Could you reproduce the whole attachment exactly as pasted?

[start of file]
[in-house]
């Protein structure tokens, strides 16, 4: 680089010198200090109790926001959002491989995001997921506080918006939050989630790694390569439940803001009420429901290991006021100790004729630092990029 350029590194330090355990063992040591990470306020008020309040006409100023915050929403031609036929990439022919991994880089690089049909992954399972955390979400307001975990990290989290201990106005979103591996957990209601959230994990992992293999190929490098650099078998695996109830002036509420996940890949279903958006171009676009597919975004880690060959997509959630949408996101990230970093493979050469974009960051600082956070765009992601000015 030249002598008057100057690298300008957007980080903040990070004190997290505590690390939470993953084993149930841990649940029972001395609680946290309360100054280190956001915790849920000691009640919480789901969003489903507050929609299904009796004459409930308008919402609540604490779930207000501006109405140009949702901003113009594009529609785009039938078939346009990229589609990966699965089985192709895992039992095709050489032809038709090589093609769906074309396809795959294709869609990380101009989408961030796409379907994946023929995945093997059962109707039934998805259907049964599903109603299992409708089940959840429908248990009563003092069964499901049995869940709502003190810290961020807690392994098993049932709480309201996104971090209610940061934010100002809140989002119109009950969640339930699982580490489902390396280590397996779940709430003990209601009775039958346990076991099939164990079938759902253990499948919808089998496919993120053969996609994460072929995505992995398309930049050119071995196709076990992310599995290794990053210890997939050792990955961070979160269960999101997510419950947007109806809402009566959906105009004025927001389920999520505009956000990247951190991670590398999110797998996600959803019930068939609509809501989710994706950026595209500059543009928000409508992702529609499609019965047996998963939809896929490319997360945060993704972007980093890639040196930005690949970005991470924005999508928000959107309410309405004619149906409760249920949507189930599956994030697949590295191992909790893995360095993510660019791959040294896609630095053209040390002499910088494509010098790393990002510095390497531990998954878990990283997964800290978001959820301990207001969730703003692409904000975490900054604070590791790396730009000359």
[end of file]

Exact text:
[in-house]
């Protein structure tokens, strides 16, 4: 680089010198200090109790926001959002491989995001997921506080918006939050989630790694390569439940803001009420429901290991006021100790004729630092990029 350029590194330090355990063992040591990470306020008020309040006409100023915050929403031609036929990439022919991994880089690089049909992954399972955390979400307001975990990290989290201990106005979103591996957990209601959230994990992992293999190929490098650099078998695996109830002036509420996940890949279903958006171009676009597919975004880690060959997509959630949408996101990230970093493979050469974009960051600082956070765009992601000015 030249002598008057100057690298300008957007980080903040990070004190997290505590690390939470993953084993149930841990649940029972001395609680946290309360100054280190956001915790849920000691009640919480789901969003489903507050929609299904009796004459409930308008919402609540604490779930207000501006109405140009949702901003113009594009529609785009039938078939346009990229589609990966699965089985192709895992039992095709050489032809038709090589093609769906074309396809795959294709869609990380101009989408961030796409379907994946023929995945093997059962109707039934998805259907049964599903109603299992409708089940959840429908248990009563003092069964499901049995869940709502003190810290961020807690392994098993049932709480309201996104971090209610940061934010100002809140989002119109009950969640339930699982580490489902390396280590397996779940709430003990209601009775039958346990076991099939164990079938759902253990499948919808089998496919993120053969996609994460072929995505992995398309930049050119071995196709076990992310599995290794990053210890997939050792990955961070979160269960999101997510419950947007109806809402009566959906105009004025927001389920999520505009956000990247951190991670590398999110797998996600959803019930068939609509809501989710994706950026595209500059543009928000409508992702529609499609019965047996998963939809896929490319997360945060993704972007980093890639040196930005690949970005991470924005999508928000959107309410309405004619149906409760249920949507189930599956994030697949590295191992909790893995360095993510660019791959040294896609630095053209040390002499910088494509010098790393990002510095390497531990998954878990990283997964800290978001959820301990207001969730703003692409904000975490900054604070590791790396730009000359």